In the country you realize that one of the main struggles in life is human versus nature. Rain, snow, wind, dirt, trees, animals. These things are either less relevant or completely irrelevant in the city. The entire struggle of life is human versus human. It is not the humans versus the forest, or the humans versus the snow and ice, or the humans versus the river. In the city it is this human versus that human, this group of humans versus that group of humans. In the city every nemesis is a human.

It's easy to see with just these things that people in the country tend to treat humans as humans, they treat individuals as individuals, they have less central control, they are more self-reliant, they have more autonomy and freedom, and all of this allows them to be nicer. People in the city tend to treat humans as objects to use, avoid, or ignore, they treat individuals as part of a group, they have more central control, they are less self-reliant, they have less autonomy and freedom, and all of this means that they aren't as nice.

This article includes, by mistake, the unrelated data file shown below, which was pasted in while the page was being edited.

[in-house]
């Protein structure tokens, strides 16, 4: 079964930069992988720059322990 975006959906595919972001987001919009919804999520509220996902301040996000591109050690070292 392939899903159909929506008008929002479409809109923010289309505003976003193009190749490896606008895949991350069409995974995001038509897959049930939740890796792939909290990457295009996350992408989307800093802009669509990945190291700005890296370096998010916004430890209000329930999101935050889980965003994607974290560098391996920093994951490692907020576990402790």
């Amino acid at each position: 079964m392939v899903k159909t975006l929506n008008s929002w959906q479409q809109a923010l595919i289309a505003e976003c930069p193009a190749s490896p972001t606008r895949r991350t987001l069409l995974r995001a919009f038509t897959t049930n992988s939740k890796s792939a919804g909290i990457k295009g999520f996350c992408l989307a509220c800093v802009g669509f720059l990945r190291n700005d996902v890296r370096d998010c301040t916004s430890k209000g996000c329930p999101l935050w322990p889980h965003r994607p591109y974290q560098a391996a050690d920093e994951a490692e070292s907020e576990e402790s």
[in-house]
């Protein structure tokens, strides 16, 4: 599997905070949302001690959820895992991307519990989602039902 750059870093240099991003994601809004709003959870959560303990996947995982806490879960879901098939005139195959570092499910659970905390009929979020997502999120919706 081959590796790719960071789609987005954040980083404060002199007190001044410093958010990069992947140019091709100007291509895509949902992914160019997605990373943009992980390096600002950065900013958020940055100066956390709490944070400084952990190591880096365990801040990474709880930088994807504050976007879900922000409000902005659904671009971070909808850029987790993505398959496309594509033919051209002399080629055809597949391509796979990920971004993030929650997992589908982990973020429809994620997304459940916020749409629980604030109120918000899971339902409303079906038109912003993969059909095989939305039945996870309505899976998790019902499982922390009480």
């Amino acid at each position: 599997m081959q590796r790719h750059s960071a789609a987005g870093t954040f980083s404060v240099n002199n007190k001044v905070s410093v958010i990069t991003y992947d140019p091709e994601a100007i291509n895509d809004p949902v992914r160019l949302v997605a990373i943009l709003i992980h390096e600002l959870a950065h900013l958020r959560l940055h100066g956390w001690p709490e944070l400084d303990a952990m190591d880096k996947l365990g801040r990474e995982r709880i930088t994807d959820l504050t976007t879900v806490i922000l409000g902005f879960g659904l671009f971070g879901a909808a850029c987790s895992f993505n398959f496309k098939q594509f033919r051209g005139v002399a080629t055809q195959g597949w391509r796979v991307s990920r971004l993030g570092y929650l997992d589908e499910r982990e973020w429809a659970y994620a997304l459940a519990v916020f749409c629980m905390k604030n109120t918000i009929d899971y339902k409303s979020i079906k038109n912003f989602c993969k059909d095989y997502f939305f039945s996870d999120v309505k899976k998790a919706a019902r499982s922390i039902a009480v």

The last thing that I'm going to point out is the most complex. I'm applying the economics concept of marginal utility to humans. The basic idea of marginal utility is that more isn't always better, and it isn't always valuable. If I'm thirsty then one bottle of water is all I need. Maybe I'll take two, but the second one is not as valuable to me as the first. Ten bottles isn't better at all, because I can't even drink that much right now. And 100 bottles is a problem because now I need to find a way to transport them and a place to store them. (These are easier to do in the country too because everyone has a car and a garage.)